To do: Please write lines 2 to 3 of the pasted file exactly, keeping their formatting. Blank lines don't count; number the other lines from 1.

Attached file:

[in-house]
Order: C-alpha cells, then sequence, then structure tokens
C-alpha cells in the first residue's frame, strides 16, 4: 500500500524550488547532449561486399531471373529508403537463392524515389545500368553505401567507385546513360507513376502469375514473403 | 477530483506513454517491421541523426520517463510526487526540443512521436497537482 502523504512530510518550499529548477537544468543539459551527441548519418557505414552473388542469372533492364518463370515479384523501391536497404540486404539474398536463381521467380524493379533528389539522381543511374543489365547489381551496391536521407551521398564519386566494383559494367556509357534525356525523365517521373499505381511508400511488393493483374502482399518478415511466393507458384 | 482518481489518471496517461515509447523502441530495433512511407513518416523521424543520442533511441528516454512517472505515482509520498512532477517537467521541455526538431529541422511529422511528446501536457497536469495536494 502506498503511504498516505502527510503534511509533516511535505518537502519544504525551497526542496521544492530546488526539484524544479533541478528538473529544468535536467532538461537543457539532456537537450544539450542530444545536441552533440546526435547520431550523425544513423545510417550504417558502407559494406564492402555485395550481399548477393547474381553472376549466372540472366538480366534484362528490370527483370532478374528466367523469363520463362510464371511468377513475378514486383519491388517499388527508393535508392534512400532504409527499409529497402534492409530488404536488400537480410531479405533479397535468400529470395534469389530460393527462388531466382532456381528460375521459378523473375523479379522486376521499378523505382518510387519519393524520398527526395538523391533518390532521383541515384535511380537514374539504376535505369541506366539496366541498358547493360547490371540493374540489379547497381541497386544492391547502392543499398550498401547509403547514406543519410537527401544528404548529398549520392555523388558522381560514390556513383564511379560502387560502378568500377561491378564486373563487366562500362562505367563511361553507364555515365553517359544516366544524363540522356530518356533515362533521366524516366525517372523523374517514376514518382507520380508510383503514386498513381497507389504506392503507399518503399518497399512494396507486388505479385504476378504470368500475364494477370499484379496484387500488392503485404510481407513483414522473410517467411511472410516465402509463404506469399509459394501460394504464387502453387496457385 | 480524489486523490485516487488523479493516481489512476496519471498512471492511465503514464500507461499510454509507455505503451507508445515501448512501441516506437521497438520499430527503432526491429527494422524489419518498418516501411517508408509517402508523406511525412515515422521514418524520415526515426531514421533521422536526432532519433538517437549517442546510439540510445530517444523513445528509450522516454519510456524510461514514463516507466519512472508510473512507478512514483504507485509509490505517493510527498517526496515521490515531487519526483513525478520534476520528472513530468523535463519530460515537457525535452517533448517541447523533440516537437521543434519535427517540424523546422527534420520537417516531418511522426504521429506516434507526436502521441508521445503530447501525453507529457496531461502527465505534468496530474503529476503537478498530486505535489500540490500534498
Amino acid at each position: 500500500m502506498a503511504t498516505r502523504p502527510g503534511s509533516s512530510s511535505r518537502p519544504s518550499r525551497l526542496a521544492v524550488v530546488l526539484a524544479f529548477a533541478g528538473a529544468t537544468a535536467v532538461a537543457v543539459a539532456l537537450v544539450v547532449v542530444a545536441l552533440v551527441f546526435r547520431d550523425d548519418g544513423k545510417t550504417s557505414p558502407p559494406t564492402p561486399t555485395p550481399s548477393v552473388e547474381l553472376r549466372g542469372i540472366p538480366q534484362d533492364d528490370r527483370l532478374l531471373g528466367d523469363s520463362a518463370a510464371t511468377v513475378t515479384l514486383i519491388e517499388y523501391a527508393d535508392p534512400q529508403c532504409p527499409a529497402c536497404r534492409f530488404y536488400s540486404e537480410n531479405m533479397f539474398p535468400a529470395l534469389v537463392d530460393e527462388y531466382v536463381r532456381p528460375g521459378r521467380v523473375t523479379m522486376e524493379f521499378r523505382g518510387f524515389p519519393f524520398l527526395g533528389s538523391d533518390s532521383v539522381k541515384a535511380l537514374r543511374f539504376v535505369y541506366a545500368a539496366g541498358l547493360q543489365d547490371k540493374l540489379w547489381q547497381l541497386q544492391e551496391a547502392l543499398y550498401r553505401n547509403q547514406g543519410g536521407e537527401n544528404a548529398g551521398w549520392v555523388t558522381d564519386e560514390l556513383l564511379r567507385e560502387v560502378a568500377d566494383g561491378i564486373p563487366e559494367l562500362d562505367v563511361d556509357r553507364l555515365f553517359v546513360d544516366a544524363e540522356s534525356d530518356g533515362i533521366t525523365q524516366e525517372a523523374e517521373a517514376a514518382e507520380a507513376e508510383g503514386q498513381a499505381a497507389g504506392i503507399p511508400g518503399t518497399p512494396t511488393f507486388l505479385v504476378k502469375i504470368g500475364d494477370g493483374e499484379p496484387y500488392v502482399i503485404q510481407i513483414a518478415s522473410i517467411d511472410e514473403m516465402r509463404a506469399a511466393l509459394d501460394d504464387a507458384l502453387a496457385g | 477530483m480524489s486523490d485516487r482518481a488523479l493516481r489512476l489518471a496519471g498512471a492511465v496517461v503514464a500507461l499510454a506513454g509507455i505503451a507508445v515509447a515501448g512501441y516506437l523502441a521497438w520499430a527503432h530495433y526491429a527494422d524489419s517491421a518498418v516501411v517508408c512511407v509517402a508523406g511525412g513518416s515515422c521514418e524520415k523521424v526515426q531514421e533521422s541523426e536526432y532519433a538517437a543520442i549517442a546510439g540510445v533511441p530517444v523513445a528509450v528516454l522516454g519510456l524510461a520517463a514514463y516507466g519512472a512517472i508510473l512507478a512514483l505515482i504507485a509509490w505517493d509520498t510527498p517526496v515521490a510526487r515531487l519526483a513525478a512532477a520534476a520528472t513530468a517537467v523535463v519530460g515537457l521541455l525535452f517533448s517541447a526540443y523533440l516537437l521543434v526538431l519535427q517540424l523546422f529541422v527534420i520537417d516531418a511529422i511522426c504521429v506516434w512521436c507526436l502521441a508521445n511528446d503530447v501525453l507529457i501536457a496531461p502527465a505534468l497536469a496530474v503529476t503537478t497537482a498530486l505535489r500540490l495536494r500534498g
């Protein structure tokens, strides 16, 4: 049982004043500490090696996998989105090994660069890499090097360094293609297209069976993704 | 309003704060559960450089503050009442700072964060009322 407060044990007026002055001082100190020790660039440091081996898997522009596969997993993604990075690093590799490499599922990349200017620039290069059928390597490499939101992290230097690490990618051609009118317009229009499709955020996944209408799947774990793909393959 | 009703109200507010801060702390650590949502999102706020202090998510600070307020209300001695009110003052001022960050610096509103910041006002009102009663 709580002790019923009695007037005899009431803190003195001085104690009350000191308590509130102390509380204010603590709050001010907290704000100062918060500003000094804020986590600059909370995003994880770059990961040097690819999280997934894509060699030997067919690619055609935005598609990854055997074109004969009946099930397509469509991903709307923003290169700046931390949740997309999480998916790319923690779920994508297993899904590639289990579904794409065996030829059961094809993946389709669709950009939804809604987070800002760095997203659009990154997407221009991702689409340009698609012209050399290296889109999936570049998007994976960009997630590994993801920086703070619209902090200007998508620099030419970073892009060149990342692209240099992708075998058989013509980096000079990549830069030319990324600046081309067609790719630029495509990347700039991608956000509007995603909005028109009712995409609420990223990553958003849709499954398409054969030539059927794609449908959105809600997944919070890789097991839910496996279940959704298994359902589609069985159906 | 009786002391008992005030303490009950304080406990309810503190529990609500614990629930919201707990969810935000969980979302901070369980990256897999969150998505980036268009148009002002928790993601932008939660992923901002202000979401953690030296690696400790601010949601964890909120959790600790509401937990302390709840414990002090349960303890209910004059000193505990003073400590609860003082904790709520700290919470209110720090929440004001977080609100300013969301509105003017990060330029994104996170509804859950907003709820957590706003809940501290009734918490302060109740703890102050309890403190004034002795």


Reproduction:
Order: C-alpha cells, then sequence, then structure tokens
C-alpha cells in the first residue's frame, strides 16, 4: 500500500524550488547532449561486399531471373529508403537463392524515389545500368553505401567507385546513360507513376502469375514473403 | 477530483506513454517491421541523426520517463510526487526540443512521436497537482 502523504512530510518550499529548477537544468543539459551527441548519418557505414552473388542469372533492364518463370515479384523501391536497404540486404539474398536463381521467380524493379533528389539522381543511374543489365547489381551496391536521407551521398564519386566494383559494367556509357534525356525523365517521373499505381511508400511488393493483374502482399518478415511466393507458384 | 482518481489518471496517461515509447523502441530495433512511407513518416523521424543520442533511441528516454512517472505515482509520498512532477517537467521541455526538431529541422511529422511528446501536457497536469495536494 502506498503511504498516505502527510503534511509533516511535505518537502519544504525551497526542496521544492530546488526539484524544479533541478528538473529544468535536467532538461537543457539532456537537450544539450542530444545536441552533440546526435547520431550523425544513423545510417550504417558502407559494406564492402555485395550481399548477393547474381553472376549466372540472366538480366534484362528490370527483370532478374528466367523469363520463362510464371511468377513475378514486383519491388517499388527508393535508392534512400532504409527499409529497402534492409530488404536488400537480410531479405533479397535468400529470395534469389530460393527462388531466382532456381528460375521459378523473375523479379522486376521499378523505382518510387519519393524520398527526395538523391533518390532521383541515384535511380537514374539504376535505369541506366539496366541498358547493360547490371540493374540489379547497381541497386544492391547502392543499398550498401547509403547514406543519410537527401544528404548529398549520392555523388558522381560514390556513383564511379560502387560502378568500377561491378564486373563487366562500362562505367563511361553507364555515365553517359544516366544524363540522356530518356533515362533521366524516366525517372523523374517514376514518382507520380508510383503514386498513381497507389504506392503507399518503399518497399512494396507486388505479385504476378504470368500475364494477370499484379496484387500488392503485404510481407513483414522473410517467411511472410516465402509463404506469399509459394501460394504464387502453387496457385 | 480524489486523490485516487488523479493516481489512476496519471498512471492511465503514464500507461499510454509507455505503451507508445515501448512501441516506437521497438520499430527503432526491429527494422524489419518498418516501411517508408509517402508523406511525412515515422521514418524520415526515426531514421533521422536526432532519433538517437549517442546510439540510445530517444523513445528509450522516454519510456524510461514514463516507466519512472508510473512507478512514483504507485509509490505517493510527498517526496515521490515531487519526483513525478520534476520528472513530468523535463519530460515537457525535452517533448517541447523533440516537437521543434519535427517540424523546422527534420520537417516531418511522426504521429506516434507526436502521441508521445503530447501525453507529457496531461502527465505534468496530474503529476503537478498530486505535489500540490500534498